Merely limiting grazing of meadows is not sufficient. To allow visitors a full range of a true wilderness experience when travelling in wilderness, they absolutely must have the opportunity to experience large meadows absent ANY grazing by stock. In addition, the park service must carry out its mandate under the wilderness act to afford complete protection to at least some meadows, allowing them to reach their full ecological potential that has been denied by over a century of stock grazing.

3. The zones proposed are, apparently, created relative to their current use levels – a factor that is a result of their geography (close to a trailhead) and social variables of visitation (popular trail corridor). Tables 4 and 6 say that stock numbers and grazing will be managed to, among other reasons, protect resources – an ecological constraint. The Alternatives for those tables, though, seem to propose stock use levels based on the socially-defined zones rather than the ecological and aesthetic effects of grazing on specific areas – meadows and watersheds. The WSP cannot use a socially derived zonal plan to regulate what the document clearly says should be based on resource protection.

For instance, while several of the Alternatives propose a possible elevational limit to grazing, that is only a small part of the resource protection variables that must be considered as a direct result of the impacts of stock grazing. Such impacts and potential impacts are not reflected in a zone approach to management. Management must be based on ecological and aesthetic considerations – local and general – and not on these socially-derived zones.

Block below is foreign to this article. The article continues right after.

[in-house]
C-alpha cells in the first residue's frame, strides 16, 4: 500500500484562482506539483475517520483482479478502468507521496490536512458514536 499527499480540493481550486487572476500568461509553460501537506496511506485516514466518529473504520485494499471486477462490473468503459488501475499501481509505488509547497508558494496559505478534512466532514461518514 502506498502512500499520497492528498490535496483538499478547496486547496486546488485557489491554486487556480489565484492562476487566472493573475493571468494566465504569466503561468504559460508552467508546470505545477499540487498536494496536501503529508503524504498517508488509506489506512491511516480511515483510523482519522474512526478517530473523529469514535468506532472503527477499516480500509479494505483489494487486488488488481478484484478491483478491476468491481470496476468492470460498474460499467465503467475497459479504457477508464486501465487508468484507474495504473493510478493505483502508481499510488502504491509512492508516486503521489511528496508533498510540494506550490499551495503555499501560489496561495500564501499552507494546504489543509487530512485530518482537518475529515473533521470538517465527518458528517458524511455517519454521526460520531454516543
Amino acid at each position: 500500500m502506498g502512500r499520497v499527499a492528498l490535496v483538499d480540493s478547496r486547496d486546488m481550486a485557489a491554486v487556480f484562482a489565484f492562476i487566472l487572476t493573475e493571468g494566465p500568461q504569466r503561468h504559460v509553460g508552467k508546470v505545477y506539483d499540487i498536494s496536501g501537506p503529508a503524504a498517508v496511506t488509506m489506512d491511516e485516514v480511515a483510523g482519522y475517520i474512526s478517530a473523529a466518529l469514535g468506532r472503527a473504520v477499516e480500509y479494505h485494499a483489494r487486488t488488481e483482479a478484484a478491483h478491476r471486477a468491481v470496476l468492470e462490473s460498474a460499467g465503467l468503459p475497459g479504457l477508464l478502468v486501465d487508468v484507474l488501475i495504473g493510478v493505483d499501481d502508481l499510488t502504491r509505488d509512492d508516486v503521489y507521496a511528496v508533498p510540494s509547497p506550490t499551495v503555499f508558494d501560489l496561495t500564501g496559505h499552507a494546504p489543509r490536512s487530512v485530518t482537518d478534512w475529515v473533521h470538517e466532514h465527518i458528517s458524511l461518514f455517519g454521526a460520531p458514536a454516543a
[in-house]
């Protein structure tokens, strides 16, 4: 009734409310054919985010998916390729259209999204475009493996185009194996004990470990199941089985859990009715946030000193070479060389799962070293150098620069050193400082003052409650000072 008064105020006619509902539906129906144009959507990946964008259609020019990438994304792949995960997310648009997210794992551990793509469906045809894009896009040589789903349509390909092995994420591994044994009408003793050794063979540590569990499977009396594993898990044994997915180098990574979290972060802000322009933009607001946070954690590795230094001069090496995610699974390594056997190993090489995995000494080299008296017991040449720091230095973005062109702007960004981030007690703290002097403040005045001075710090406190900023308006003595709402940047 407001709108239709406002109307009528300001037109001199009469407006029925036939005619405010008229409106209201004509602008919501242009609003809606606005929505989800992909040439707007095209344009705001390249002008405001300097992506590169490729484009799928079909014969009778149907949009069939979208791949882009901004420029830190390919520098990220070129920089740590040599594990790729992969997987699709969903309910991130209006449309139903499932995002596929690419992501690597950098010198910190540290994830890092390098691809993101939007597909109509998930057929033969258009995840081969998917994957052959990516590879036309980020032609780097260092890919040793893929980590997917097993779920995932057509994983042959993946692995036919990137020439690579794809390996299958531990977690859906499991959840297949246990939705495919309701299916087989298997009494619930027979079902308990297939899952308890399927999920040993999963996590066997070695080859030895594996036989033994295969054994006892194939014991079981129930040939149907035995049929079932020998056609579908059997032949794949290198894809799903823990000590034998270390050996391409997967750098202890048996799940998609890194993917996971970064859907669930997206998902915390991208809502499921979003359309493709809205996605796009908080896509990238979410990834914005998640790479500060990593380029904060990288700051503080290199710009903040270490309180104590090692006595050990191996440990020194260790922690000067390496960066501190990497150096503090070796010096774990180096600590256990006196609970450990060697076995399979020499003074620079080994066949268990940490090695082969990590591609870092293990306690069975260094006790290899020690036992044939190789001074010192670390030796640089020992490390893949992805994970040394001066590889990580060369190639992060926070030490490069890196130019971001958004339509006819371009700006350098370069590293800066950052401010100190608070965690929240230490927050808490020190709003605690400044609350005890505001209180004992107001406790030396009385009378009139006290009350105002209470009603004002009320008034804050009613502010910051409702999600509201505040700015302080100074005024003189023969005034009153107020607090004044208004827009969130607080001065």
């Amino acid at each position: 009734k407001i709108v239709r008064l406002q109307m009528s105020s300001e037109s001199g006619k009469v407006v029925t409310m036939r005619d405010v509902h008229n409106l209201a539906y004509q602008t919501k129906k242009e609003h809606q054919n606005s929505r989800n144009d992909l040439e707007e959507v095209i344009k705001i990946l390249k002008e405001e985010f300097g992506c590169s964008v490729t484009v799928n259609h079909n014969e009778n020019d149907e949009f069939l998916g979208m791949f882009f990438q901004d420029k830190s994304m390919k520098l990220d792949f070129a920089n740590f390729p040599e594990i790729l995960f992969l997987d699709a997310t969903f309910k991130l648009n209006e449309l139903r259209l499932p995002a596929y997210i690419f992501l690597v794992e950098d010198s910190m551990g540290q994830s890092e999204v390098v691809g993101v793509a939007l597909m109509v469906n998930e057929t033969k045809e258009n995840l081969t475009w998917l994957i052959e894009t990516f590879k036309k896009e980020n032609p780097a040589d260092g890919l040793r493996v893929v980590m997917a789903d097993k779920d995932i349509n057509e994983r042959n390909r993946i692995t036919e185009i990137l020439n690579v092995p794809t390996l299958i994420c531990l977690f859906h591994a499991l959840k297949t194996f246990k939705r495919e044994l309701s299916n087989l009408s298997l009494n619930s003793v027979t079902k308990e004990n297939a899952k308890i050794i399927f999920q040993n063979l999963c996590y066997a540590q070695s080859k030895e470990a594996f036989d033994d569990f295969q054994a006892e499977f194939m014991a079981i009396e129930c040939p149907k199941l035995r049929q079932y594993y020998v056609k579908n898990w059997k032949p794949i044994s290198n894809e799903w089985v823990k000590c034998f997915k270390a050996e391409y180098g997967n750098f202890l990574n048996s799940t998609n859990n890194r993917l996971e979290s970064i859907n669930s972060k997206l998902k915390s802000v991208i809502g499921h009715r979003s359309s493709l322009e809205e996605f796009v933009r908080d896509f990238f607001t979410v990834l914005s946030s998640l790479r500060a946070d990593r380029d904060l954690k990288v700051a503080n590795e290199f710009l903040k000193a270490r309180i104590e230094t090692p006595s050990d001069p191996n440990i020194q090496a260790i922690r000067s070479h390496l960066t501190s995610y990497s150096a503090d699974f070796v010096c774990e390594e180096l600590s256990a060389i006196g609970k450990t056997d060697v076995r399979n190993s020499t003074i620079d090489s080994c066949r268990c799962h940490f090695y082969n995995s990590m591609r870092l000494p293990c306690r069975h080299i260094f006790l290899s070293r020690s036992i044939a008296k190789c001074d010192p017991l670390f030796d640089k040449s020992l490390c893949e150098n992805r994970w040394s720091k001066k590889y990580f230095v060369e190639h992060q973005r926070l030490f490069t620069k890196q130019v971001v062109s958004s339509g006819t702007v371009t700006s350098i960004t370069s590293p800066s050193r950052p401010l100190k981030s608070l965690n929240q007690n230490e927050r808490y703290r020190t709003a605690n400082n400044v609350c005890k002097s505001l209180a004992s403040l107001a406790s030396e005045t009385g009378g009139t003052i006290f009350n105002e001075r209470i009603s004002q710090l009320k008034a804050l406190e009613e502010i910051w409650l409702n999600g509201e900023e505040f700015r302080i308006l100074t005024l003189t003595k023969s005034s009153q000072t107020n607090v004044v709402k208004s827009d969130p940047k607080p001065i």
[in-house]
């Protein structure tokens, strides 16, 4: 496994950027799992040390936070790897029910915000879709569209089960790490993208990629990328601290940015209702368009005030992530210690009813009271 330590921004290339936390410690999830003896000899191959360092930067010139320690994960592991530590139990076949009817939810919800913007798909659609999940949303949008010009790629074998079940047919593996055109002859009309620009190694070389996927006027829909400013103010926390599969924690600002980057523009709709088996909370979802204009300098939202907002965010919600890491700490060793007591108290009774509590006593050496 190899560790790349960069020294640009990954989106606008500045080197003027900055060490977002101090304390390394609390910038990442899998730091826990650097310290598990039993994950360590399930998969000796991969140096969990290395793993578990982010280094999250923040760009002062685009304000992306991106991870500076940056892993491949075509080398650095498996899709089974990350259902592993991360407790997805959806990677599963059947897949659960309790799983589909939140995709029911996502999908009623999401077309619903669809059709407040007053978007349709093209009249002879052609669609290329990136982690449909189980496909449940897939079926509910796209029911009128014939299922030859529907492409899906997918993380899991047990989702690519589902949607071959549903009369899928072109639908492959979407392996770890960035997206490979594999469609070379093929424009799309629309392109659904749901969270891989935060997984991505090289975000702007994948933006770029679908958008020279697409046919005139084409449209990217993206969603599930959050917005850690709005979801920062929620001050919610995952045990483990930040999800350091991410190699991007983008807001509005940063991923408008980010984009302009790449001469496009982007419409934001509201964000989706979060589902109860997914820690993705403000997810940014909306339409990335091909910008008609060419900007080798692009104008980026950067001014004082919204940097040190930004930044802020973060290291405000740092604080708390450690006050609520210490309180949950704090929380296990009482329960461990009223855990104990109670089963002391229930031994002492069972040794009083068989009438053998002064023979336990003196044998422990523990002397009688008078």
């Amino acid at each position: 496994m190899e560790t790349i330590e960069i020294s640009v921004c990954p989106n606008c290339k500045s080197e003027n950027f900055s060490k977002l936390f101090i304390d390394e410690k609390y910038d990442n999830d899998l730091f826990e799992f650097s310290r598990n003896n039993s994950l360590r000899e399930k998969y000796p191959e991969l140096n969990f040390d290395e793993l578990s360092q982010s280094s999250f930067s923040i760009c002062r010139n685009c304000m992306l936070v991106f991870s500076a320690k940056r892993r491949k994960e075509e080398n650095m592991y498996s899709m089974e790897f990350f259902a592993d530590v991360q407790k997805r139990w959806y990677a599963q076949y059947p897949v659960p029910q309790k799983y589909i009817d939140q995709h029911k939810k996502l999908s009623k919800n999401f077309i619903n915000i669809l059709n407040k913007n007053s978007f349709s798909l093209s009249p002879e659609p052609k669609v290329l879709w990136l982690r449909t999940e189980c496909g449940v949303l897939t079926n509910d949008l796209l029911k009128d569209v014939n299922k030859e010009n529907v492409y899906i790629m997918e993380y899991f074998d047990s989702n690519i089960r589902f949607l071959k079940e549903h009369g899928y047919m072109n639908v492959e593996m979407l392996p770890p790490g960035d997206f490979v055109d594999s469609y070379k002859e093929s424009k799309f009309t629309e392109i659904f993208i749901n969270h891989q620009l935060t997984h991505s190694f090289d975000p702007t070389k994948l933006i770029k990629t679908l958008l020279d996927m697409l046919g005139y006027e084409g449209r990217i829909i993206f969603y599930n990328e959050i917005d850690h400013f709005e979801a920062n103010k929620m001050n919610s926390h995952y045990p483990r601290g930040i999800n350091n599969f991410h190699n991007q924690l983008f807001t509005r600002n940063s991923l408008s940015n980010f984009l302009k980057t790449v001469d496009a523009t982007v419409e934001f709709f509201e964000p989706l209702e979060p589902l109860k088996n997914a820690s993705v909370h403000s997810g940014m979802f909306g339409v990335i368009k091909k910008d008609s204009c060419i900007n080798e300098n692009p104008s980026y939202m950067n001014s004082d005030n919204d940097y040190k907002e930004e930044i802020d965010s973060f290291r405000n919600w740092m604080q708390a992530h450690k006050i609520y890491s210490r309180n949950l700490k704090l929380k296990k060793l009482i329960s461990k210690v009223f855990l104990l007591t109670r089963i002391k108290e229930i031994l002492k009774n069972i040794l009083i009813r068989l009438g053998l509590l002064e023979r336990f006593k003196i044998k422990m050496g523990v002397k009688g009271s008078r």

Grazing, then, must be managed independent of these zones. That does not mean that stock users need be regulated much differently in their access and group size by zone – a social consideration – but that the animals supporting their trip cannot graze more or less based on those zones.
User avatar
gdurkee
Founding Member
 
Posts: 658
Joined: Tue Nov 08, 2005 8:20 pm
Experience: N/A

User avatar

Re: SEKI - Comment Period - Wilderness Stewardship Plan -

Postby gdurkee » Mon Nov 12, 2012 10:33 am

Part 2, for your reading enjoyment!

****************************************
Detailed Comments
Zones